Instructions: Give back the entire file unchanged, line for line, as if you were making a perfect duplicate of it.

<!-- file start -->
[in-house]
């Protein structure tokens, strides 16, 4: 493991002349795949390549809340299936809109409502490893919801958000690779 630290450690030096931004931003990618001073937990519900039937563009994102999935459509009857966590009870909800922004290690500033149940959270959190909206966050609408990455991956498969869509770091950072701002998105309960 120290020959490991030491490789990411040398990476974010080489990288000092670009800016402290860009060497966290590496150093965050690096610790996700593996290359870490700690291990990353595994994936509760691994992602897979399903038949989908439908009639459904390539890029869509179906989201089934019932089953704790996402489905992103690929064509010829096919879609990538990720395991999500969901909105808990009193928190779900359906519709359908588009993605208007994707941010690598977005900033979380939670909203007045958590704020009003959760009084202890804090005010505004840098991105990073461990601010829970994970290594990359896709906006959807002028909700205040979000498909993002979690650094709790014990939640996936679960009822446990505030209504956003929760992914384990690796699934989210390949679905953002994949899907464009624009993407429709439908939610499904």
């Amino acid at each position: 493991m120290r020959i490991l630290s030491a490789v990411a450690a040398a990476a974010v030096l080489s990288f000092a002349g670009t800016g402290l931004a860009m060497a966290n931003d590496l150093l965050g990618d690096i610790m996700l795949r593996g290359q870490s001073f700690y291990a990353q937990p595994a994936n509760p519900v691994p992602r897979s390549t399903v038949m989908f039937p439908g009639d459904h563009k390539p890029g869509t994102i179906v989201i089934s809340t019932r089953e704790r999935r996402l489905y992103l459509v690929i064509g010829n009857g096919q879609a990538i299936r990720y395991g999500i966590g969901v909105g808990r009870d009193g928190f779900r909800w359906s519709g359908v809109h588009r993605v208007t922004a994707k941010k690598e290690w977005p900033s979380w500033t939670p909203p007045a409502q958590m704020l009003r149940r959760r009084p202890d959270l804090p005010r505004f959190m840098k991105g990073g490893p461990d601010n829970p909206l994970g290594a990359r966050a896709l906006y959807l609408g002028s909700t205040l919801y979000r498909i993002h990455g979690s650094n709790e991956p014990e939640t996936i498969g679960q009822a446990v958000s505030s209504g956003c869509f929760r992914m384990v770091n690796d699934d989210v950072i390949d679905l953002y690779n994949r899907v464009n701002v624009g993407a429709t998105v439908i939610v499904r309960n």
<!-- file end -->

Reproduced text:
[in-house]
């Protein structure tokens, strides 16, 4: 493991002349795949390549809340299936809109409502490893919801958000690779 630290450690030096931004931003990618001073937990519900039937563009994102999935459509009857966590009870909800922004290690500033149940959270959190909206966050609408990455991956498969869509770091950072701002998105309960 120290020959490991030491490789990411040398990476974010080489990288000092670009800016402290860009060497966290590496150093965050690096610790996700593996290359870490700690291990990353595994994936509760691994992602897979399903038949989908439908009639459904390539890029869509179906989201089934019932089953704790996402489905992103690929064509010829096919879609990538990720395991999500969901909105808990009193928190779900359906519709359908588009993605208007994707941010690598977005900033979380939670909203007045958590704020009003959760009084202890804090005010505004840098991105990073461990601010829970994970290594990359896709906006959807002028909700205040979000498909993002979690650094709790014990939640996936679960009822446990505030209504956003929760992914384990690796699934989210390949679905953002994949899907464009624009993407429709439908939610499904």
């Amino acid at each position: 493991m120290r020959i490991l630290s030491a490789v990411a450690a040398a990476a974010v030096l080489s990288f000092a002349g670009t800016g402290l931004a860009m060497a966290n931003d590496l150093l965050g990618d690096i610790m996700l795949r593996g290359q870490s001073f700690y291990a990353q937990p595994a994936n509760p519900v691994p992602r897979s390549t399903v038949m989908f039937p439908g009639d459904h563009k390539p890029g869509t994102i179906v989201i089934s809340t019932r089953e704790r999935r996402l489905y992103l459509v690929i064509g010829n009857g096919q879609a990538i299936r990720y395991g999500i966590g969901v909105g808990r009870d009193g928190f779900r909800w359906s519709g359908v809109h588009r993605v208007t922004a994707k941010k690598e290690w977005p900033s979380w500033t939670p909203p007045a409502q958590m704020l009003r149940r959760r009084p202890d959270l804090p005010r505004f959190m840098k991105g990073g490893p461990d601010n829970p909206l994970g290594a990359r966050a896709l906006y959807l609408g002028s909700t205040l919801y979000r498909i993002h990455g979690s650094n709790e991956p014990e939640t996936i498969g679960q009822a446990v958000s505030s209504g956003c869509f929760r992914m384990v770091n690796d699934d989210v950072i390949d679905l953002y690779n994949r899907v464009n701002v624009g993407a429709t998105v439908i939610v499904r309960n």